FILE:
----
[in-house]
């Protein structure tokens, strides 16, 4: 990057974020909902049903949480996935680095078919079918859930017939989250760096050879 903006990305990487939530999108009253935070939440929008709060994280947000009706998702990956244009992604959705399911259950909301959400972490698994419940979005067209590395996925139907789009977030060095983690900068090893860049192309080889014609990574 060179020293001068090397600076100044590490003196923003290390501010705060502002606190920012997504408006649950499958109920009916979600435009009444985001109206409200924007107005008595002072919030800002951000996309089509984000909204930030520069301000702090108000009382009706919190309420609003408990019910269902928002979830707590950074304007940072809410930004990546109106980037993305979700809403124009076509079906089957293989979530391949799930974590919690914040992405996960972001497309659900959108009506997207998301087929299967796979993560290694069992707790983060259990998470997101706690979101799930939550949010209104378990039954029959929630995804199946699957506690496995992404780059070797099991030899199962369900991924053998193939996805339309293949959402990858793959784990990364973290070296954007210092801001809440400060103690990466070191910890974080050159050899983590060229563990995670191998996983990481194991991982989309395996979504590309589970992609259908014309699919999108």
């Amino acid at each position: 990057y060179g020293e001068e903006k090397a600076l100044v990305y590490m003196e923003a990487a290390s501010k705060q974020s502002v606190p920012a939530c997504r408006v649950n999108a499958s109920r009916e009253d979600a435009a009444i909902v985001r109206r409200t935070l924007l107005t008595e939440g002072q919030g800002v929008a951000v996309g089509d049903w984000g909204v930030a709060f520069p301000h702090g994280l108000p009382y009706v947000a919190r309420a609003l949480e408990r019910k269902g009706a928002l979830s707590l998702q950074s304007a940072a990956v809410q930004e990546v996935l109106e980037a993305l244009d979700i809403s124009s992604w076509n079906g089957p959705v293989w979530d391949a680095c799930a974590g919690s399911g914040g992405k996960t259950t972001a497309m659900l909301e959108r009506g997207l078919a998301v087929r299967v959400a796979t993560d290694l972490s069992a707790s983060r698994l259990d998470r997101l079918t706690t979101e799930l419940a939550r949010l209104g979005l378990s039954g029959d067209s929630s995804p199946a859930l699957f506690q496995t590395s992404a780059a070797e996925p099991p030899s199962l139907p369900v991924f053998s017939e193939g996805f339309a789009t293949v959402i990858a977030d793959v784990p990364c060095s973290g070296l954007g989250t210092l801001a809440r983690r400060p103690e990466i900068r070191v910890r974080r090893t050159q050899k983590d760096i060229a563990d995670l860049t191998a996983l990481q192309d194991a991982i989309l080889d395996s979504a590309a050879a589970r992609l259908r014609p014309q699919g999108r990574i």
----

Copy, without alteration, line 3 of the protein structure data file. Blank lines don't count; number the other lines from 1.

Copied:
């Amino acid at each position: 990057y060179g020293e001068e903006k090397a600076l100044v990305y590490m003196e923003a990487a290390s501010k705060q974020s502002v606190p920012a939530c997504r408006v649950n999108a499958s109920r009916e009253d979600a435009a009444i909902v985001r109206r409200t935070l924007l107005t008595e939440g002072q919030g800002v929008a951000v996309g089509d049903w984000g909204v930030a709060f520069p301000h702090g994280l108000p009382y009706v947000a919190r309420a609003l949480e408990r019910k269902g009706a928002l979830s707590l998702q950074s304007a940072a990956v809410q930004e990546v996935l109106e980037a993305l244009d979700i809403s124009s992604w076509n079906g089957p959705v293989w979530d391949a680095c799930a974590g919690s399911g914040g992405k996960t259950t972001a497309m659900l909301e959108r009506g997207l078919a998301v087929r299967v959400a796979t993560d290694l972490s069992a707790s983060r698994l259990d998470r997101l079918t706690t979101e799930l419940a939550r949010l209104g979005l378990s039954g029959d067209s929630s995804p199946a859930l699957f506690q496995t590395s992404a780059a070797e996925p099991p030899s199962l139907p369900v991924f053998s017939e193939g996805f339309a789009t293949v959402i990858a977030d793959v784990p990364c060095s973290g070296l954007g989250t210092l801001a809440r983690r400060p103690e990466i900068r070191v910890r974080r090893t050159q050899k983590d760096i060229a563990d995670l860049t191998a996983l990481q192309d194991a991982i989309l080889d395996s979504a590309a050879a589970r992609l259908r014609p014309q699919g999108r990574i």